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But when Isis came to her son Horus, who was then at nurse at Buto, and had laid the chest out of the way, Typhon, as he was hunting by moonshine, by chance lighted upon it, and knowing the body again, tore it into fourteen parts, and threw them all about. Which when Isis had heard, she went to look for them again in a certain barge made of papyrus, in which she sailed over all the fens. Whence (they tell us) it comes to pass, that such as go in boats made of this rush are never injured by the crocodiles, they having either a fear or else a veneration for it upon the account of the goddess Isis. And this (they say) hath occasioned the report that there are many sepulchres of Osiris in Egypt, because she made a particular funeral for each member as she found them. There are others that tell us it was not so, but that she made several effigies of him and sent them to every city, taking on her as if she had sent them his body; so that the greater number of people might pay divine honors to him, and withal, if it should chance that Typhon should get the better of Horus, and thereupon search for the body of Osiris, many bodies being discoursed of and shown him, he might despair of ever finding the right one. But of all Osiris's members, Isis could never find out his private part, for it had been presently flung into the river Nile, and the lepidotus, sea-bream, and pike eating of it, these were for that reason more scrupulously avoided by the Egyptians than any other fish. But Isis, in lieu of it, made its effigies, and so consecrated the phallus for which the Egyptians to this day observe a festival.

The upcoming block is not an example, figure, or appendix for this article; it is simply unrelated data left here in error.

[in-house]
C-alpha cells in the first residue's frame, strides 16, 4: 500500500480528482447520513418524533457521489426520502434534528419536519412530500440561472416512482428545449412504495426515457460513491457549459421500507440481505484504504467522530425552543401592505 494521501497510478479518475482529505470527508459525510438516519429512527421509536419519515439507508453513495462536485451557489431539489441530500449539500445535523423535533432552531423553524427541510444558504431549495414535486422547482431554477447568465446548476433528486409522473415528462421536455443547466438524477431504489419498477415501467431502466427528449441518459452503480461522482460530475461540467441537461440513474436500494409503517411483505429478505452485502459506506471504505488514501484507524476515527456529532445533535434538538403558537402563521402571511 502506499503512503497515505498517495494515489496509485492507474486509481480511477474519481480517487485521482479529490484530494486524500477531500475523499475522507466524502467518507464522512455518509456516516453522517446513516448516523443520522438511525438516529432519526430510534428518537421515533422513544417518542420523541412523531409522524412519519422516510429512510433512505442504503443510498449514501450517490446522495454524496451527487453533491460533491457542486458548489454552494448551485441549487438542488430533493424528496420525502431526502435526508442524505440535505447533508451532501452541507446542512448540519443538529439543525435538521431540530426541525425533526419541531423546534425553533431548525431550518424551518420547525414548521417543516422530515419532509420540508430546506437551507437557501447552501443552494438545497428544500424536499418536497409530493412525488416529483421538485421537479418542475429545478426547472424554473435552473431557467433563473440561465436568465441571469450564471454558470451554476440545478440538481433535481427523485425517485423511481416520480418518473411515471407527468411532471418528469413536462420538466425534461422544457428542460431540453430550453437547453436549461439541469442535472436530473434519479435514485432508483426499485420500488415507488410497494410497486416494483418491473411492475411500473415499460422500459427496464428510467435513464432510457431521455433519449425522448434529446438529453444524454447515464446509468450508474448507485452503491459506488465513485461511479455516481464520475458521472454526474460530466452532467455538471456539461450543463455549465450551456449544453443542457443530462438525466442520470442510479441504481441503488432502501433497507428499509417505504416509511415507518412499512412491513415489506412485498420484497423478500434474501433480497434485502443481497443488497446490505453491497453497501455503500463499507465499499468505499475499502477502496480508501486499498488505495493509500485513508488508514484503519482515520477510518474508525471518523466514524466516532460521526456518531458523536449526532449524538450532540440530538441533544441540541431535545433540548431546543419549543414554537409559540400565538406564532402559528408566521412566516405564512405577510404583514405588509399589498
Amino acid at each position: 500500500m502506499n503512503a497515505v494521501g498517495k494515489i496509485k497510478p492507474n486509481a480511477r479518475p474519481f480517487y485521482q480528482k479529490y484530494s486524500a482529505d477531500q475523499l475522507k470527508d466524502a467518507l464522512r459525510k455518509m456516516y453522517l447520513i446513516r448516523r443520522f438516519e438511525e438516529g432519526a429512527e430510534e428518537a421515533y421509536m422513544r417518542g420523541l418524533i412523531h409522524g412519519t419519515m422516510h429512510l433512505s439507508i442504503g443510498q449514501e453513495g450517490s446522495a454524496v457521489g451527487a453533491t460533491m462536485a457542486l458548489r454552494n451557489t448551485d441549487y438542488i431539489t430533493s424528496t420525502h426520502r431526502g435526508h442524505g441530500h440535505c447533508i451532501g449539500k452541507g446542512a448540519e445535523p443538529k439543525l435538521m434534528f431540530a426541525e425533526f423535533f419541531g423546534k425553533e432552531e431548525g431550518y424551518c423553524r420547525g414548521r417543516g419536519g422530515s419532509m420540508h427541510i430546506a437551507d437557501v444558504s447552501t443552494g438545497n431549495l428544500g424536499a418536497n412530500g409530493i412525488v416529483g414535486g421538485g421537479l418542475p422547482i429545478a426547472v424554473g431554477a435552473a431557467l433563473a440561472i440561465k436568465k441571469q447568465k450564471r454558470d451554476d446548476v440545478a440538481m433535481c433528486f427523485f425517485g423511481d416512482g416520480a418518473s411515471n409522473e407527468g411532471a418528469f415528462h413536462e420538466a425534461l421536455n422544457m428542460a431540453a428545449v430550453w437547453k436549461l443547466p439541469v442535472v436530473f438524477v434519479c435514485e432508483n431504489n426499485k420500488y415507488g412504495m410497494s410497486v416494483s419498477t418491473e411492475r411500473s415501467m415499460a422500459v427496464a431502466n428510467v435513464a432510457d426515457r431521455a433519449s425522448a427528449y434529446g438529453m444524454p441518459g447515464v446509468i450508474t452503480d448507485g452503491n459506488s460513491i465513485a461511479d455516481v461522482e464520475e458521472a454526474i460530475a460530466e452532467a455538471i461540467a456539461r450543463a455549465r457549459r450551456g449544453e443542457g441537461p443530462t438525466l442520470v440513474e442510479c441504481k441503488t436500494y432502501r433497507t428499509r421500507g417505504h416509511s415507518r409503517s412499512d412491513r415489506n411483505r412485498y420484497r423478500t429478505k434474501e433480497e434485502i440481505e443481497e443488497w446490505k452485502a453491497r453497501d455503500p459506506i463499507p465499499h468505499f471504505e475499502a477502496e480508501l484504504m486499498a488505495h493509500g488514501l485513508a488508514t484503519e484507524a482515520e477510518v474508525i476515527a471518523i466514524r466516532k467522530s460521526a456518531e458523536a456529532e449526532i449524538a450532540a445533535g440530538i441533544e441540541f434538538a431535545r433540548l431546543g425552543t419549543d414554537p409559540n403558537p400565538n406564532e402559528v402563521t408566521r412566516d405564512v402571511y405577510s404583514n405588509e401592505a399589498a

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load focus English (Frank Cole Babbitt, 1936)
load focus Greek (Gregorius N. Bernardakis, 1889)
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